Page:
–AG flays ‘PSC’s hypocritical’ stance on Dipcon matter
…PM says court action against Jordan smacks of vendetta
By Gabriella Chapman
ATTORNEY General, Basil Williams, has flayed the Private Sector Commission (PSC) for what he deemed as their biased stance regarding the Dipcon court matter, saying that the umbrella business body has now become an adjunct political entity and must first appraise itself of the facts before making statements.
On Tuesday, the PSC, in a statement, said that it has observed, with great concern, what it described as “the deliberate and repeated refusal on the part of the government, to honour the judgment of the court with regard to a payment owed to Dipcon Engineering Services Ltd., since 2009. “ The body said the rule of law must prevail if business is to be conducted “in our country with confidence in the government’s respect for the judiciary and a separation of powers between the Executive and courts. The private sector must, at all times, be confident that the principles of sanctity of contracts reinforced by the independence of the courts will be honoured by the State.
However, in response, Minister Williams said that he is surprised that PSC is attacking the government for defending taxpayers’ money. “We have a right to protect taxpayers’ money, especially when judgment is obtained under suspicious circumstances. It’s hypocritical and it’s self-serving of PSC.” Williams queried whether the PSC approves that Finance Minister, Winston Jordan, should be sued in his personal capacity to pay a debt of the State? Even as he asserted that all the government was doing was pursuing the law. He said it was an abuse of the process of the court to entertain a claim against a minister in his personal capacity.
“How could they (PSC) be unconcerned that the judiciary is actually going against the law of the land to move against the minister? We could then sue the Chancellor for debts of the Judiciary, and sue Gerry Gouveia for the debts of the Private Sector Commission,” AG exclaimed.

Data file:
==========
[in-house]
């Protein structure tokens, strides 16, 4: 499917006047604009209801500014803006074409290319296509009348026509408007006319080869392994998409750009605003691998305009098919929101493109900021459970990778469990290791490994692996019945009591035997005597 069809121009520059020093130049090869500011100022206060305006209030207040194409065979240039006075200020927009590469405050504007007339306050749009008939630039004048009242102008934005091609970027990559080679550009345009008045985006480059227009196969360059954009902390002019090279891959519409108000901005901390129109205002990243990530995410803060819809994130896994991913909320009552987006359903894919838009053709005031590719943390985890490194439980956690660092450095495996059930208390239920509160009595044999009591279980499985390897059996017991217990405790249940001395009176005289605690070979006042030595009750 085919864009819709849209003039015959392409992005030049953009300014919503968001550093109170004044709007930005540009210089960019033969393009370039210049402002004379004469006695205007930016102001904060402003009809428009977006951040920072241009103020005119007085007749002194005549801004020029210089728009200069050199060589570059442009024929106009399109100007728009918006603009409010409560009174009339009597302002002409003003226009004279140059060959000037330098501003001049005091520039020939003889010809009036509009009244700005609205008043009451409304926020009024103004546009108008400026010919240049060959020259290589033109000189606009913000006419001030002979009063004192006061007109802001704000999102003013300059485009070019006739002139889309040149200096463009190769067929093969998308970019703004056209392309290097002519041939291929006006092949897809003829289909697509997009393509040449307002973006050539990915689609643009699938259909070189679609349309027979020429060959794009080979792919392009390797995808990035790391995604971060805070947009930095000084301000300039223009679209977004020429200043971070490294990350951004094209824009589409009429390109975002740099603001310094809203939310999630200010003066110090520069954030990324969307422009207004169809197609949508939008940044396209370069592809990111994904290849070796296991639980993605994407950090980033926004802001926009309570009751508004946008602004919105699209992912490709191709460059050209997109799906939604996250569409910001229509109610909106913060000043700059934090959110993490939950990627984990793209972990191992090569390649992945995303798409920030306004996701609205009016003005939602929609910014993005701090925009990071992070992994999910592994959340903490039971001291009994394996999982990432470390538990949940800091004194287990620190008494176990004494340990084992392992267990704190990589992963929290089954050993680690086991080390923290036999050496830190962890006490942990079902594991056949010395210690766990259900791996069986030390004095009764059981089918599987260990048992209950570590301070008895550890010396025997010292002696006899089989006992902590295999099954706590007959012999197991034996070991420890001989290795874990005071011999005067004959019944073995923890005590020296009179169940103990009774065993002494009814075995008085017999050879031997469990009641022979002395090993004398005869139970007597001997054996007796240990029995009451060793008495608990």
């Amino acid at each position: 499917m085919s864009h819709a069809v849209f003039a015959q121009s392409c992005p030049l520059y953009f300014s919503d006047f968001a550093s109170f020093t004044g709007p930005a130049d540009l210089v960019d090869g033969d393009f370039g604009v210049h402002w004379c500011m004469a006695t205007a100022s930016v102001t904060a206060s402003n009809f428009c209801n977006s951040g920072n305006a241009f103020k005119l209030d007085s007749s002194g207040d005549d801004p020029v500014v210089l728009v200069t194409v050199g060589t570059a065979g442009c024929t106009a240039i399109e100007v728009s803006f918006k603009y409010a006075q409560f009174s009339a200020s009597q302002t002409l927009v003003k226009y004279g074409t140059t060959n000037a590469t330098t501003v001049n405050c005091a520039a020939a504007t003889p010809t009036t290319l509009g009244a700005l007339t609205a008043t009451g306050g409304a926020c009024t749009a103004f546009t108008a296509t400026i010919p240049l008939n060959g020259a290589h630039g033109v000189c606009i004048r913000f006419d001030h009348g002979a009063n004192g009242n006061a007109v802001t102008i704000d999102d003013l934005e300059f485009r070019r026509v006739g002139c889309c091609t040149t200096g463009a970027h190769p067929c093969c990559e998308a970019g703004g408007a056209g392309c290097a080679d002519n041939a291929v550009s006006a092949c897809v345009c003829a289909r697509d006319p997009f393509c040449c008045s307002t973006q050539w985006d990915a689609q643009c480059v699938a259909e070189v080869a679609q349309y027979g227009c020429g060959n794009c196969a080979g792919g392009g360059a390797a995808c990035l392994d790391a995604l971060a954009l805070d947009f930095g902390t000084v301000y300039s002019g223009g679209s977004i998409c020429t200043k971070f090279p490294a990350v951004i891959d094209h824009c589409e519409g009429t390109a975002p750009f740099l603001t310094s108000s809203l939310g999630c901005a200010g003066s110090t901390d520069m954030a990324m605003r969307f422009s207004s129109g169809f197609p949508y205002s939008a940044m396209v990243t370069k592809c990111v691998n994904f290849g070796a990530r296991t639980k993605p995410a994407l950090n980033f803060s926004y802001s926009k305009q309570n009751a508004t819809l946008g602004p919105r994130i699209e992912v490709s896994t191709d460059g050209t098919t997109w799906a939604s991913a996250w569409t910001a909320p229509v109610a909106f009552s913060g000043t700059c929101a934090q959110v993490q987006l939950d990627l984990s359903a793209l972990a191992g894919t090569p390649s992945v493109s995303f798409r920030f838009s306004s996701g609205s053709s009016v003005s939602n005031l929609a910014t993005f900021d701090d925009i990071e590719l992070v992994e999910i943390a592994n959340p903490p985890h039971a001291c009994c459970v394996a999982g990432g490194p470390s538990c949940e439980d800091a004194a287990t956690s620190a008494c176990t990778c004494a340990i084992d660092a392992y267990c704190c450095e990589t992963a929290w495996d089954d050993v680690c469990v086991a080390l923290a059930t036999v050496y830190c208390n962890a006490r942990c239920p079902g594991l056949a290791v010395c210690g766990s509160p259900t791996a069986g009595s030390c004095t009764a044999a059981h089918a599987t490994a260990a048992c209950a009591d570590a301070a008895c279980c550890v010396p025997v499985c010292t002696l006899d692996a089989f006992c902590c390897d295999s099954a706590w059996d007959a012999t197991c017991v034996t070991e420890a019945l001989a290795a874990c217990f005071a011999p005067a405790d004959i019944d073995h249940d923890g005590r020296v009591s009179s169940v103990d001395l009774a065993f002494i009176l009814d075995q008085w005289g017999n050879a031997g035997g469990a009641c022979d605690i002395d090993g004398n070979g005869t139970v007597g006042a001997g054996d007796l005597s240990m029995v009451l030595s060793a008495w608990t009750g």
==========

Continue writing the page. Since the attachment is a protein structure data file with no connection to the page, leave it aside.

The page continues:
He further noted that the particular case under question is a case which started under the last government, and when they lost the elections and coalition took over, the case was never brought to the attention of the new leaders until months after the judgment was passed. And by then, the time for appealing the judgment had long passed.
“We had a good case because the Permanent Secretary of the Ministry of Works said that the man who was claiming the money, had already been paid, and had been paid more than what they were claiming. We have also seen signs of the judiciary being used for money laundering purposes, where claims are made for large sums of money, and they rest for a while in there and then somebody comes out the blue and settles the matter without any arguments. This was even confirmed at a meeting by the registrar of the Supreme Court,” the AG disclosed.
He further contended that the reason why the past government never paid those judgments is “because you can’t levy against the State and it is listed under the State Liabilities and Proceedings Act, neither can the court grant a coercive order on an officer of the State.” Government has already taken the stance where they will exhaust all their remedies in this matter to have their case fairly heard.
Government on Tuesday in a statement said it endorsed the action taken by President David Granger to issue a Grant of Respite exempting Jordan from punishment in his private capacity, for judgments incurred prior to his appointment as minister. “Cabinet condemns the unprecedented and scurrilous attack on a serving Minister of Government by seeking to imprison him in his private capacity. Cabinet calls on the courts to protect the Executive from vexatious and partisan action,” the Ministry of the Presidency said in a statement.
Prime Minister Moses Nagamootoo weighed in on the matter on Wednesday saying the action of the judge was “frivolous, vexatious and lacked merit”. Prime Minister Nagamootoo, himself an attorney-at-law, noted, “you do not go after a person when a matter is against the State. You cannot enforce that decision by going after a minister; it is going to open our processes to abuse.”
SMACKS OF VENDETTA AGAINST JORDAN
He explained that the law presumes that persons who perform certain acts in their official function are not liable in person. The prime minister opined that the court action, “smacks of vendetta. For me, it is a kind of judicial wrath for us to talk about imprisoning a minister of the government, who was exercising his function officially.”
He equated the decision to that of judicial wrath. “We [government] believe this attack on the minister’s integrity was unwarranted. It was unwelcomed, and we want to say very openly that all members of the Cabinet, all his ministerial colleagues, believe that he has done nothing wrong. He is completely exonerated from any shadow or doubt. He is honourable and has received our full support.”
“I personally hope I can get my day at the Appeal Court to find out whether indeed this is a situation that can happen, where a minister can be sued, in his personal capacity, to pay a judgement that has been made against the State. If that were to be upheld by the Appeal Court, then many of us will begin to rethink our public service, if you can be held for something that you never did.”